City Council moves forward with Point Molate study

blogimage.jpgPoint Molate may soon have a purpose. The Richmond City Council unanimously agreed last night to contribute funds for a real estate consultant to survey the area and make suggestions for best use. The funding of this consultant is the first step in the arduous process of rehabbing the troubled 412-acre site.

Funding the consultant is a joint venture from the Richmond City Council and the Trust for Public Land (TPL), a nonprofit which works to conserve lands for public parks. Richmond agreed to contribute $10,000, and TPL will pay upwards of $40,000 toward the hiring of Lynn Sedway, a respected real estate consultant who has worked in the Bay Area for over 40 years.

Sedway — who in the past helped establish the Mission Bay campus for University of San Francisco and facilitated the Lucasfilm campus in the Presidio — is charged with determining the best use for the space. Among the considered uses for Point Molate are a hotel, a winery, and a public park. 

Upon introducing the item Councilmember Gayle McLaughlin looked forward to the possibilities of this partnership. “We all know that Point Molate was slated for a casino, it was rejected, and now we have new opportunities in place,” McLaughlin stated. “It’s time to start moving forward with Point Molate.”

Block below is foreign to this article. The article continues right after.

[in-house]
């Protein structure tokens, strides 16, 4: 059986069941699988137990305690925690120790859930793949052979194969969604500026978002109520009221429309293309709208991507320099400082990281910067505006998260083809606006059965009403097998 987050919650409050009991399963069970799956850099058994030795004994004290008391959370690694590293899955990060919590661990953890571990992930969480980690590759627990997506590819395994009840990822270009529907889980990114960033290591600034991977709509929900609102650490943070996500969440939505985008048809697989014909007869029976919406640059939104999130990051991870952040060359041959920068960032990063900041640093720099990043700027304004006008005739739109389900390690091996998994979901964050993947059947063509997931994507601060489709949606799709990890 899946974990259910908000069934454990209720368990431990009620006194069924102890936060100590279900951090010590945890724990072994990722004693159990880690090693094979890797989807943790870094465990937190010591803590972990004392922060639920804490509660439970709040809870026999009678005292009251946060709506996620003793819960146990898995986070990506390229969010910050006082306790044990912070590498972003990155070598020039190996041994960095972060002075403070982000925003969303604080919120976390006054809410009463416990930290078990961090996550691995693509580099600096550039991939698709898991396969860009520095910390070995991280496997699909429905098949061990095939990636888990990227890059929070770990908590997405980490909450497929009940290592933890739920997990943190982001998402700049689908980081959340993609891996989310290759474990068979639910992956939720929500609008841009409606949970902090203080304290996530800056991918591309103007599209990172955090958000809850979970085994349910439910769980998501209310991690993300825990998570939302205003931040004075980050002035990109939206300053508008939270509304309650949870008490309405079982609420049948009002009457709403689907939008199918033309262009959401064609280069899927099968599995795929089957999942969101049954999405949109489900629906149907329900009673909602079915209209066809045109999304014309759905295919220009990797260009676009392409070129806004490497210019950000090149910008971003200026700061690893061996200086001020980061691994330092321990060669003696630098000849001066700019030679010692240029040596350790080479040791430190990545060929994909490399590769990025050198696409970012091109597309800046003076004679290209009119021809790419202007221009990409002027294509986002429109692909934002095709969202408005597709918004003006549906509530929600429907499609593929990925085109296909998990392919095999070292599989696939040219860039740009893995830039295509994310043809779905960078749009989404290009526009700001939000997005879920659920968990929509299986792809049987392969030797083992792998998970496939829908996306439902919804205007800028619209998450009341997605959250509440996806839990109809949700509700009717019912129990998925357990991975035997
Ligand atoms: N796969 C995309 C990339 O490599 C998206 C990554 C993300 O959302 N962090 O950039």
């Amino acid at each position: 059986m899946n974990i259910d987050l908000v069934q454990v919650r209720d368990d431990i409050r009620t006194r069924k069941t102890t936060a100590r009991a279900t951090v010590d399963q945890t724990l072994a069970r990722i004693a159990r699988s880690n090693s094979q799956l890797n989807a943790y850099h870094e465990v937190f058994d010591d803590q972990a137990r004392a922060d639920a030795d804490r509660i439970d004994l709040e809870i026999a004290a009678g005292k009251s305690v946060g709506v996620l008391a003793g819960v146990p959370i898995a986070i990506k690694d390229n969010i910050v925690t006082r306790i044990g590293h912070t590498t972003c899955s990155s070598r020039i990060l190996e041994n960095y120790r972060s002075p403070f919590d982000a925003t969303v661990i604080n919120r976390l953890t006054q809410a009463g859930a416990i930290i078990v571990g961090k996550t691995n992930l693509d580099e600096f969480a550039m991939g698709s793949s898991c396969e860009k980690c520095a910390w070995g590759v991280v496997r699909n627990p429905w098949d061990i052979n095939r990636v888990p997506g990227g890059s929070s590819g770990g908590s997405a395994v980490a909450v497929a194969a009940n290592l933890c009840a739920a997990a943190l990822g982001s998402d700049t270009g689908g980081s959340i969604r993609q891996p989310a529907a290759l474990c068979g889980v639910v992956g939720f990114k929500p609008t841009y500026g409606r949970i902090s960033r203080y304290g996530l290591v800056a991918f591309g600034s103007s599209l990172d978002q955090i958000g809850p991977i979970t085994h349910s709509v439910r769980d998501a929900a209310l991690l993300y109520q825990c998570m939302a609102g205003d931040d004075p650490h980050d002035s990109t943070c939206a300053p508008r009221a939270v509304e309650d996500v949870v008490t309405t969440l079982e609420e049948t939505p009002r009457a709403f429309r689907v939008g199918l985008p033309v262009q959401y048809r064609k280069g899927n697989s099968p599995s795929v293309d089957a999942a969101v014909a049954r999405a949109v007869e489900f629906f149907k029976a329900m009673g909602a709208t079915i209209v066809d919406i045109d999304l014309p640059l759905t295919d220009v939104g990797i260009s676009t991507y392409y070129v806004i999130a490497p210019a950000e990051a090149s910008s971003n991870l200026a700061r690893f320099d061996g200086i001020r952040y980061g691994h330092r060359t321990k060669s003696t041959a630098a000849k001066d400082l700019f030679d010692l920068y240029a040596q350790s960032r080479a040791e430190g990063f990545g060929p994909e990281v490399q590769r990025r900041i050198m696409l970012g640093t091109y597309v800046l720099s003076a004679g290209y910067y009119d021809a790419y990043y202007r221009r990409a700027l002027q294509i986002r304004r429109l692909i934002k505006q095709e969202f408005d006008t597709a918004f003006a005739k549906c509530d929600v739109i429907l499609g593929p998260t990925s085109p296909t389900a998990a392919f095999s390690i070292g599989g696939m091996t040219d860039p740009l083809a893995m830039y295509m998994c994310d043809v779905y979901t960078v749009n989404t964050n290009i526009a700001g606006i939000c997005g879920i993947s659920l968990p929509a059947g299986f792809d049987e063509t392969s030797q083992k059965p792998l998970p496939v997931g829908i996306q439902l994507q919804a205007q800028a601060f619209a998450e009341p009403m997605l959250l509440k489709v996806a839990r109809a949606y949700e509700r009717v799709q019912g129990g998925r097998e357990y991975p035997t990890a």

Councilmember Nat Bates was skeptical of the endeavor. Citing a legal obligation to make the area economically sustainable, Bates questioned the motives of TPL, an organization dedicated to creating parks and open spaces. 

“It is my understanding that the park has to include opportunity for employment through economic development,” Bates said. “If we suddenly turn that into open space, are we jeopardizing [Point Molate] being taken back by the government?”

Formerly a Navy Fuel depot, the United States Government sold Point Molate to Richmond for $1 a number of years ago. One of the conditions of the agreement was that the space had be economically self-sustaining. So far, the park has taken nearly 20 years to reclaim from oil waste, and it is estimated that updating basic utilities would cost nearly $60 million. Redeveloping Point Molate has been an uphill battle.  

There has been progress at the park — the Point Molate Beach opened last year, and the cleaning crews broke ground on fresh a section of land late last year — but much work remains before Point Molate has a true purpose. 

To learn more on Point Molate, read: “The Point Without a Purpose”

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